The Packard Commercial Arithmetic
S.S. Packard, 1882 - Business mathematics - 204 pages
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The Packard Commercial Arithmetic
Silas Sadler Packard,Byron Barnes Horton
No preview available - 2016
Common terms and phrases
30 days accurate allowed amount assumed average balance bank banker bill bill of exchange bought bushel called Cash cent charges commission common containing cost cubic decimal denominator difference discount divide divisor dollar draft drawn equal equivalent EXAMPLES exchange expressed face factors feet fraction francs gain given gold greater hundredths interest July June less London loss marks maturity measure merchandise merchant meters method months Multiply number of days OPERATION paid payable payment pence Percentage person pounds premium principal proceeds profit purchased quotient received Reduce remainder result rule selling Sept settlement shillings sight sold square subtract TABLE term United usually weight worth Write yard York
Page 30 - Reduce the fractions to a common denominator and divide the numerator of the dividend by the numerator of the divisor.
Page 63 - ... shall be received at par in all parts of the United States in payment of taxes, excises, public lands, and all other dues to the United States, except for duties on imports; and also for all salaries and other debts and demands owing by the United States to individuals, corporations, and associations within the United States, except interest on the public debt, and in redemption of the national currency.
Page 51 - ... 12 inches (in.) = 1 foot (ft.). 3 feet = 1 yard (yd.). 5J yards = 1 rod (rd.).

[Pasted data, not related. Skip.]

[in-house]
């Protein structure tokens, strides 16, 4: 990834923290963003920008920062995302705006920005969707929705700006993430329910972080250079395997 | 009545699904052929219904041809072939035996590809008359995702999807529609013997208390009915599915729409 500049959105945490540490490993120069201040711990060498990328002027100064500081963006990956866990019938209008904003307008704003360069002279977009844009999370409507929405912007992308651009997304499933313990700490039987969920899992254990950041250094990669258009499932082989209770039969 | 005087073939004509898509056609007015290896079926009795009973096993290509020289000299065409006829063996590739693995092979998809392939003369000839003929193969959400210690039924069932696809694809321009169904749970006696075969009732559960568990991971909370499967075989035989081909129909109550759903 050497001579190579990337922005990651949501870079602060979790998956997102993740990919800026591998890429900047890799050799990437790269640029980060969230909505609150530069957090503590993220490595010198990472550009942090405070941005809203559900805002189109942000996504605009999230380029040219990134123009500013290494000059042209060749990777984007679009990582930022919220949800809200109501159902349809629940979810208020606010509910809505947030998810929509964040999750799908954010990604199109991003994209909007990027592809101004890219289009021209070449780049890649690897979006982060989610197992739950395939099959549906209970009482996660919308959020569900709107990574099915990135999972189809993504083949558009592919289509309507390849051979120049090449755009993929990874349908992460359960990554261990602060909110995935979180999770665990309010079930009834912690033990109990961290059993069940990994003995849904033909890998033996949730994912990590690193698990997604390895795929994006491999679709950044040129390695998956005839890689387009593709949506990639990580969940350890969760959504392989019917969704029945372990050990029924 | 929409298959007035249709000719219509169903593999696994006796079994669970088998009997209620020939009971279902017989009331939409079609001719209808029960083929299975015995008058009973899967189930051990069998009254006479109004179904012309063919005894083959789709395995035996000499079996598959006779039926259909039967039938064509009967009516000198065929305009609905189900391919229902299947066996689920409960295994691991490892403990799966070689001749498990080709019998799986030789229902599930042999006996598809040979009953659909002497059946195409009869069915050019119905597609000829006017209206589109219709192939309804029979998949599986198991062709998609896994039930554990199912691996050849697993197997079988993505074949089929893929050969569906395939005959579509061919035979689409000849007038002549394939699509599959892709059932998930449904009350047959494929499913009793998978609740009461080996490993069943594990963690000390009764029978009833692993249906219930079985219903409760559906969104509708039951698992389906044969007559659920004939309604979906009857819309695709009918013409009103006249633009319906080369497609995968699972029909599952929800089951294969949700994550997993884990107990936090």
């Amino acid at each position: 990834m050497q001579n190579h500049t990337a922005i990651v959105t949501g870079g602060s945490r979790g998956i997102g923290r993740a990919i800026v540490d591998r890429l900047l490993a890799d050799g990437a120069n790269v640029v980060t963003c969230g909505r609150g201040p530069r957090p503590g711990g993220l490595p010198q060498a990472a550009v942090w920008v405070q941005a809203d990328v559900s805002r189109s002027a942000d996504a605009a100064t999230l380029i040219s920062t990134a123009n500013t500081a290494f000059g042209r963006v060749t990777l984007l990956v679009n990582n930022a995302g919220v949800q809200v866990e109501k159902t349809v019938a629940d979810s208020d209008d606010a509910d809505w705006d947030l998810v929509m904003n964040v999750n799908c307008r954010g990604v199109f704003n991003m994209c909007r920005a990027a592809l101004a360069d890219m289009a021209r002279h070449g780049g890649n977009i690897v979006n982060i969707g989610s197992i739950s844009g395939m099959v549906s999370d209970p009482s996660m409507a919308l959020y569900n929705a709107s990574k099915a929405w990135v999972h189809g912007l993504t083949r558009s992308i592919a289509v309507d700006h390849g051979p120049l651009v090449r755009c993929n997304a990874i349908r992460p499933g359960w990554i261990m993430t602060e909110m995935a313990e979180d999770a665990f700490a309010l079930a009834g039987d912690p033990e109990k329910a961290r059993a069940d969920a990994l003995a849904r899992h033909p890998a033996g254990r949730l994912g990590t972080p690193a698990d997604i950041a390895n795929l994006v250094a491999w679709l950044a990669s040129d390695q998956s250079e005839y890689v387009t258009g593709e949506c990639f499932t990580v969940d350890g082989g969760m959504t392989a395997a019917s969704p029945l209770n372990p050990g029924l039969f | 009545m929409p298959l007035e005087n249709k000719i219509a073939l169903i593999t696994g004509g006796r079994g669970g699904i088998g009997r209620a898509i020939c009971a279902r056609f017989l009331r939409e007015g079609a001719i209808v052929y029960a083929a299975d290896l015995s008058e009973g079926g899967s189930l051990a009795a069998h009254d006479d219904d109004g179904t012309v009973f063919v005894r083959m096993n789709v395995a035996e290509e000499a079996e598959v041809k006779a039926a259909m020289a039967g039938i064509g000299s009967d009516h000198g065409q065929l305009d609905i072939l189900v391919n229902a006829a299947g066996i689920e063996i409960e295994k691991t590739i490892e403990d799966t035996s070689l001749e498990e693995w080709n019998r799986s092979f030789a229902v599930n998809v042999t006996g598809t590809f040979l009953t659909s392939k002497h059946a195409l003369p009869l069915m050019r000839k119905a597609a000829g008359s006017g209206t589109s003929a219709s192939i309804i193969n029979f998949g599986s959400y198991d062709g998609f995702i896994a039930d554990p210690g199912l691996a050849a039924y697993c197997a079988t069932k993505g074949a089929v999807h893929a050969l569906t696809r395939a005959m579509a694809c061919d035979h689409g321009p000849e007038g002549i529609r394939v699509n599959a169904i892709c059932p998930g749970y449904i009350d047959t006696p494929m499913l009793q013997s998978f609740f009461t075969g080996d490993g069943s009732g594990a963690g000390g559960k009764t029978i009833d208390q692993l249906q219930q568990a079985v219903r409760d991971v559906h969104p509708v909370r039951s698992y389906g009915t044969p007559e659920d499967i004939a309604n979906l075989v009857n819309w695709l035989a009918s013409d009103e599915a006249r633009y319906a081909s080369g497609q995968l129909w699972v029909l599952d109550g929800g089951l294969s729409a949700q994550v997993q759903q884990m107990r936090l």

Page 159 - But if any payment be made before one year's interest hath accrued, then compute the interest on the principal sum due on the obligation for one year, add it to the principal, and compute the interest on the sum paid, from the time it was paid, up to the end of the year : add it to the sum paid, and deduct that sum from the principal and interest added as above...
Page 53 - The public lands shall be divided by north ***' and south lines run according to the true meridian, and by others crossing them at right angles, so as to form townships of six miles square...
Page 5 - Divide the greater number by the less, the divisor by the remainder, and thus continue to divide the last divisor by the last remainder until there is no remainder ; the last divisor will be the greatest common divisor.
Page 44 - To multiply a decimal by 10, 100, 1000, &c., remove the decimal point as many places to the right as there are ciphers in the multiplier ; and if there be not places enough in the number, annex ciphers.
Page 45 - When a decimal number is to be divided by 10, 100, 1000, &c., remove the decimal point as many places to the left as there are ciphers in the divisor, and if there be not figures enough in the number, prefix ciphers.
Page 62 - ... date of coinage, and at a ratable proportion for any period less than twenty years, shall be received at their nominal value by the United States Treasury and its offices, under such regulations as the Secretary of the Treasury may prescribe for the protection of the Government against fraudulent abrasion or other practices...
Page 159 - ... Compute the interest to the time of the first payment ; if that be one year or more from the time the interest commenced, add it to the principal, and deduct the payment from the sum total. If there be after payments made, compute the interest on the balance due to the next payment, and then deduct the payment as above ; and, in like manner, from one payment to another, till all the payments are absorbed; provided the time between one payment and another be one year or more.